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The Lorax

The Lorax

by , 25 August 2012

Watching The Lorax is like having an environmental activist shove a lifetime of petitions down your throat. The main difference is the activist probably wouldn’t be singing some fairly catchy songs at the same time. The Lorax is the perfect film for Danny DeVito, who in a recent interview about his career, went on a twenty minute tangent about his electric car. It’s alarming when you think the film feels like it’s trying to brainwash nine year olds into turning their ice cream containers into lunch boxes and old socks into cuddly toys. Save the environment is the message but the film is too fun; the message is likely to stick with the adults in an irritating way.

So let’s talk about the fun parts. There are colours everywhere and they’re vivid. From the Lorax’s orange fur to Thneedville’s fake everything the colours are mesmerising. When the original setting for Thneedville is discovered, it steps up a notch and adds in the cute animals which squash any doubts about this being made by the guys behind Despicable Me. At least they’ve stayed true to the original story by Dr Seuss. The extra parts are tiny bits of the book filled out, like Ted’s character and Thneedville. The designs of the animals are the same as the book and the fish hum in a bizarre barber shop quartet style. The big winner for the kids is Pipsqueak, the adorable tiny Bar-ba-loot who squeaks his way through some mishaps sparking coos from not only the children but the adults in the audience as well. Then there’s the singing. It’s not an over exaggeration to say that less than thirty seconds have passed before the first song starts. They’re catchy enough but it seems a bit pointless to have Taylor Swift and Zac Efron as cast members when they don’t actually get to sing, rather like Idina Menzel in Enchanted.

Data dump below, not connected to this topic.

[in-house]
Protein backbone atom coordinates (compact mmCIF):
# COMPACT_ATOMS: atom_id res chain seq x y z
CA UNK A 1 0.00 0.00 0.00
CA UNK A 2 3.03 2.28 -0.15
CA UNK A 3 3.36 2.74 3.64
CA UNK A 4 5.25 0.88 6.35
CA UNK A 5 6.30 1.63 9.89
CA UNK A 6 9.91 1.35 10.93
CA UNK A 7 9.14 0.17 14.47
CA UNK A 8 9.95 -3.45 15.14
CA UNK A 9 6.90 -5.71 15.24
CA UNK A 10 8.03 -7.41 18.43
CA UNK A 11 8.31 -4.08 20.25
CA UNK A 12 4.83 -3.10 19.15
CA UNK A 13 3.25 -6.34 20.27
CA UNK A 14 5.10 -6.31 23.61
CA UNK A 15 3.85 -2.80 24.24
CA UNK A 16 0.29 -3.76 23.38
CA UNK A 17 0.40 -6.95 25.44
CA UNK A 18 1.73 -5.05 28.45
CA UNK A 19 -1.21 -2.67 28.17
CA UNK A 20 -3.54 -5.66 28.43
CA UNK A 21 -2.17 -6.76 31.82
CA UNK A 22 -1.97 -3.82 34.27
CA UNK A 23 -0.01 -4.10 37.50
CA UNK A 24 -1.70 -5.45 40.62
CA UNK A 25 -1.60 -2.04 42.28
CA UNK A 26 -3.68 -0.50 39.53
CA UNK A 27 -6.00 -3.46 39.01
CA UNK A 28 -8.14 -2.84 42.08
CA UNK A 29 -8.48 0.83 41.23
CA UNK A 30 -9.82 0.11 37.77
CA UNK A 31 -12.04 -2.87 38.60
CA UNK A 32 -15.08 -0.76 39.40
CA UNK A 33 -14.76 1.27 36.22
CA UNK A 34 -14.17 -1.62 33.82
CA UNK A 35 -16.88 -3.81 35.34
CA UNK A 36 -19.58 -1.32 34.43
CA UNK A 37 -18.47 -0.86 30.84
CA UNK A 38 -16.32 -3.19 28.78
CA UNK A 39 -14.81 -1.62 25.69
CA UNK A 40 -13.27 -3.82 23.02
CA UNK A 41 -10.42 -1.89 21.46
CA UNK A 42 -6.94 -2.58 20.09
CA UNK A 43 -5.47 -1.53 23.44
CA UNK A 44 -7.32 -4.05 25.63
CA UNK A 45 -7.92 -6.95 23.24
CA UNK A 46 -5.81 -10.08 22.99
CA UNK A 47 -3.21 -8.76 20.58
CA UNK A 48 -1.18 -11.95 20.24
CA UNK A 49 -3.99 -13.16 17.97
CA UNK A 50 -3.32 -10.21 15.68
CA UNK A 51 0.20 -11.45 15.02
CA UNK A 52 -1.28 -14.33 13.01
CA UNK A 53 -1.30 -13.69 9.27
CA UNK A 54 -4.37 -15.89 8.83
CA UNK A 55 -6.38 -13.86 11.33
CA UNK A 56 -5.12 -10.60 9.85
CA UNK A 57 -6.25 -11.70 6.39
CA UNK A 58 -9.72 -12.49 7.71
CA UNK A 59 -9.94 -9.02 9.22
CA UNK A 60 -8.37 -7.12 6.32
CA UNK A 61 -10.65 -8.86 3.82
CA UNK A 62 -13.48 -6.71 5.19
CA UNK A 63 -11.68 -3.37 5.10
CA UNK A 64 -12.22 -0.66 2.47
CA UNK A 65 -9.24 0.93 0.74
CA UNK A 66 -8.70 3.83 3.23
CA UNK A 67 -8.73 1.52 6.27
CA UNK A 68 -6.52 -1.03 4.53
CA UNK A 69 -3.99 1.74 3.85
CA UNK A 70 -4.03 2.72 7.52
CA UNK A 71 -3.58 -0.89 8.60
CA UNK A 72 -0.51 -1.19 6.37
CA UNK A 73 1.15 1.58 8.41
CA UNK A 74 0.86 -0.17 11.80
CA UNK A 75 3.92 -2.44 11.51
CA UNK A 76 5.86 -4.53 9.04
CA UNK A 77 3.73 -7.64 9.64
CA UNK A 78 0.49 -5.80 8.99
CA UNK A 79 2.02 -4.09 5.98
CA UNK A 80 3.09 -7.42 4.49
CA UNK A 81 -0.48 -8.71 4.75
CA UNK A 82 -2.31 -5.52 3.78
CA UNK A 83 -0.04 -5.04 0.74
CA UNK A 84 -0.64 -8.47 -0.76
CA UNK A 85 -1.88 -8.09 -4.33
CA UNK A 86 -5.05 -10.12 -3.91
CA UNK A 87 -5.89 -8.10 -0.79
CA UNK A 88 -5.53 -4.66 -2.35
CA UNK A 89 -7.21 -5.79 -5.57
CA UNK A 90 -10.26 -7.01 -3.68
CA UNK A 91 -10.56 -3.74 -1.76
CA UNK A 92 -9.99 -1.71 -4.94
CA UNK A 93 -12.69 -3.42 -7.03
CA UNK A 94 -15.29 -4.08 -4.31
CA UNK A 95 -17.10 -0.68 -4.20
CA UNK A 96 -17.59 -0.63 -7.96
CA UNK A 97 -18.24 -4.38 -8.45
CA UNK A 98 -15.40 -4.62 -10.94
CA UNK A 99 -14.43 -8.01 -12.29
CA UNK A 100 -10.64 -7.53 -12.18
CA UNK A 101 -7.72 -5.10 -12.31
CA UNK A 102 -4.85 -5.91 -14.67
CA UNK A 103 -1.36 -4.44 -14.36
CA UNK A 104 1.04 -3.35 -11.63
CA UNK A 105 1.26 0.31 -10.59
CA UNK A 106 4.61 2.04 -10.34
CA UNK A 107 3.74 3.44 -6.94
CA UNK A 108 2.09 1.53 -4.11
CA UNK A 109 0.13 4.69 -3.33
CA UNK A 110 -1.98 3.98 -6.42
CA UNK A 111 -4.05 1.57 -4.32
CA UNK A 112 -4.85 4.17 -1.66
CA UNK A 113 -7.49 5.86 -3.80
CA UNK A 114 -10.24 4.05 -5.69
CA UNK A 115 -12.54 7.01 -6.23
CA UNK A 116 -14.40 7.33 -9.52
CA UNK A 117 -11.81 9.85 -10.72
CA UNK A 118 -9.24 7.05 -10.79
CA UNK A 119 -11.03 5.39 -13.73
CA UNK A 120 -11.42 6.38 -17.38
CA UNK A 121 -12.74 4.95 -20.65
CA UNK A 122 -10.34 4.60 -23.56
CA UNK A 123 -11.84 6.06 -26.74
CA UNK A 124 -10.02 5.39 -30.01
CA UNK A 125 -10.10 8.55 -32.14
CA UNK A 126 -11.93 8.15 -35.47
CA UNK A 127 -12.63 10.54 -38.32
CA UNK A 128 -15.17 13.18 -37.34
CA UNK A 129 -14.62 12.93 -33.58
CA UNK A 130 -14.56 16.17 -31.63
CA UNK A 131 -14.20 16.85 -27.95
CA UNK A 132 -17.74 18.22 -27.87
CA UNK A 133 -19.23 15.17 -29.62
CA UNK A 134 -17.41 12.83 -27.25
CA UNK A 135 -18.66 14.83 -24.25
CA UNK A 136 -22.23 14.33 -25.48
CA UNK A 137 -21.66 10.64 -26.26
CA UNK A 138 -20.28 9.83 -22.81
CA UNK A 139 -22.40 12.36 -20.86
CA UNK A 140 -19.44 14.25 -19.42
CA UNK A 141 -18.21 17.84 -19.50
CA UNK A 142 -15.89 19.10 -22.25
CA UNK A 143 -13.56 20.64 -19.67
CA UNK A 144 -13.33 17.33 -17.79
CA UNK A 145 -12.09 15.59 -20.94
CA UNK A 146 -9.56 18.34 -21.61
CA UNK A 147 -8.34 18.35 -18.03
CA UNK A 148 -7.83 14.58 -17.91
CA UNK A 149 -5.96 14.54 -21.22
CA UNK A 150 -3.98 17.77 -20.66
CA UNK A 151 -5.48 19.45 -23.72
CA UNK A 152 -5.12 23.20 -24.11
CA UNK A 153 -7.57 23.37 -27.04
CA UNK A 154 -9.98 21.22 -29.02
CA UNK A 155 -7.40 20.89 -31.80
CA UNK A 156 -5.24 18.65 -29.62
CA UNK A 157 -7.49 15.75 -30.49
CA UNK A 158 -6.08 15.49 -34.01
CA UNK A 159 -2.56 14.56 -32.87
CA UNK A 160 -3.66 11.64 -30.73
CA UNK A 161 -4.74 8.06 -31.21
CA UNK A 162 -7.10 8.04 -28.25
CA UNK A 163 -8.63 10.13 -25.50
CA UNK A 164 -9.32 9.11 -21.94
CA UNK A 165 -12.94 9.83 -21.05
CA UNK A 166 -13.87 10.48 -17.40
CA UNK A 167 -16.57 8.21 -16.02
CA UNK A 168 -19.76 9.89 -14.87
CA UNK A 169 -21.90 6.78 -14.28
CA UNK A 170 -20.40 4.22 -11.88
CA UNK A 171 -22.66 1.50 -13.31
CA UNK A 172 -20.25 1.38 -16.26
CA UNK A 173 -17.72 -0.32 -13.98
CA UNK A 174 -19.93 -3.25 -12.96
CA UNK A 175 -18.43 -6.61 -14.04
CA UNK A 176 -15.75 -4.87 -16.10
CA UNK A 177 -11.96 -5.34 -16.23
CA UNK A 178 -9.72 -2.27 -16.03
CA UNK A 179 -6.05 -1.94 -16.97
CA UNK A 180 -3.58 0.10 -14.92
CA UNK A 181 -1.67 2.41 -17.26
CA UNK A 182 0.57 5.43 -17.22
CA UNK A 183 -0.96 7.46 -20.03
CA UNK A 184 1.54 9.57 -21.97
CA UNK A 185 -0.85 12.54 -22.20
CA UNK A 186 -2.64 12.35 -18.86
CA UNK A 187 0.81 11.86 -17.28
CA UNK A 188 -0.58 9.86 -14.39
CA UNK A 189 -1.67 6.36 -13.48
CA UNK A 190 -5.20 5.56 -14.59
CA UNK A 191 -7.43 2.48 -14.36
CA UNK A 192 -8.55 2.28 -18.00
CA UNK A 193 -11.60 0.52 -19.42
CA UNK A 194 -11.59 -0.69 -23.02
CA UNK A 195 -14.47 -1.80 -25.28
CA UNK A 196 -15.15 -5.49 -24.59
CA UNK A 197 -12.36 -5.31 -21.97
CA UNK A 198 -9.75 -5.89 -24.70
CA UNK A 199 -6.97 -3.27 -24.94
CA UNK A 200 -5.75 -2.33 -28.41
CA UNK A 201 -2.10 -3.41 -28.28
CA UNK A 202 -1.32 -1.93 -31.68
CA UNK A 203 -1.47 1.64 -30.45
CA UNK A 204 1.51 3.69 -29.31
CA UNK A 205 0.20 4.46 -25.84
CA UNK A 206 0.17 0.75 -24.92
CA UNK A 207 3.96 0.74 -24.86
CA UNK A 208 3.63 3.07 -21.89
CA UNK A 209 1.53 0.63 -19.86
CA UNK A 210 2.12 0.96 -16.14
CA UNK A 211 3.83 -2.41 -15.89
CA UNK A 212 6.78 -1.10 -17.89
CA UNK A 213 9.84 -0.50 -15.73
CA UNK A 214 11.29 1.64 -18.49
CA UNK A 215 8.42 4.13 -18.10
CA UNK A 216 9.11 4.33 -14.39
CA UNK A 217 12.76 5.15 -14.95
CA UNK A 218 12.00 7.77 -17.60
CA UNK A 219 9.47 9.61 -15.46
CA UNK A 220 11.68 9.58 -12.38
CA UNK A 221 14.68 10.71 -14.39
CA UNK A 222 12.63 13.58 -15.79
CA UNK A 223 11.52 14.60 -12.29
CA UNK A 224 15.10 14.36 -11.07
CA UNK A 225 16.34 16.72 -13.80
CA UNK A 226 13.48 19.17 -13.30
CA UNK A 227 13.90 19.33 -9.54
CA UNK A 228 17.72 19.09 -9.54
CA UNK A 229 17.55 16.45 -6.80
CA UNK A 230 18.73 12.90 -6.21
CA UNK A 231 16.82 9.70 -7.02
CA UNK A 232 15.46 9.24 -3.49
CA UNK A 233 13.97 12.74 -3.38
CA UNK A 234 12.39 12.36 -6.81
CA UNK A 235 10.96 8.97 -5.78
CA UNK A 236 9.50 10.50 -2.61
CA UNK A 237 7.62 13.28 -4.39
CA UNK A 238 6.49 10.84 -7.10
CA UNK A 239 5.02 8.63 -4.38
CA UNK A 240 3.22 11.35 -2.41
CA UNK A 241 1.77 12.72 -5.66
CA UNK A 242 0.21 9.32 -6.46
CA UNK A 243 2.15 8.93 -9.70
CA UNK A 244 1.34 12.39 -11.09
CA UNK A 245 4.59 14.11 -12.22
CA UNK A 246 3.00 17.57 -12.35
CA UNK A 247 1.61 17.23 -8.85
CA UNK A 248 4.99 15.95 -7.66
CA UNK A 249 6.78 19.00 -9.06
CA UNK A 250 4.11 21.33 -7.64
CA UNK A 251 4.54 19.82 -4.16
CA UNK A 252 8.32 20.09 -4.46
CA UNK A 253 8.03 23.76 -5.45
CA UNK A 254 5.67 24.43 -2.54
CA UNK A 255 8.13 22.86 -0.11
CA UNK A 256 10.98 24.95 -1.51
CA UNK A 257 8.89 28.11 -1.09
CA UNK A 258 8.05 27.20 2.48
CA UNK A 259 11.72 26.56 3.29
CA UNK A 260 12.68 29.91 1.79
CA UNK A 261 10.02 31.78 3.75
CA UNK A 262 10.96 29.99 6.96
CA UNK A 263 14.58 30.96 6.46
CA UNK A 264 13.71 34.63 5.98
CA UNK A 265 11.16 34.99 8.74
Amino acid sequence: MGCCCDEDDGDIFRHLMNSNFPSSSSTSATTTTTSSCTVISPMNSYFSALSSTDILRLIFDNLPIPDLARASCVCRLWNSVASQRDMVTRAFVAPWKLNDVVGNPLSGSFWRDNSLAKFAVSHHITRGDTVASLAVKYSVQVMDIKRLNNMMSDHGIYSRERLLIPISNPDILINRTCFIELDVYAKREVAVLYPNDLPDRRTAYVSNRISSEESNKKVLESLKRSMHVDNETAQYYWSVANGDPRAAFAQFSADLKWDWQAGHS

There is one very annoying thing about the film though and that’s seeing the Once-ler’s face. During his story it’s necessary to see his young face but never the old. The illustrations in the book only ever show two eyes and some green hands and it was a letdown that the filmmakers decided to show his aged face at the end. Part of the mystery of the Once-ler is whether he’s human or not but that’s trampled on for the sake of the film. The other disturbing thing is the hammering of the environmental messages. Whilst the book has the same morals, the film has been cranked up several notches and proceeds to tell us that we’re terrible people consumed by consumerism through songs, the script and most alarmingly, Pipsqueak.

Overall, as long as you can get past the planet-sized morals in this, it’s an enjoyable film. Despite various additions it does stick to the original story so Seuss diehards shouldn’t be hugely offended by it and the kids will love it. It’s miles better than Horton Hears A Who and a great start for the summer of animation.

Rating: 6/10

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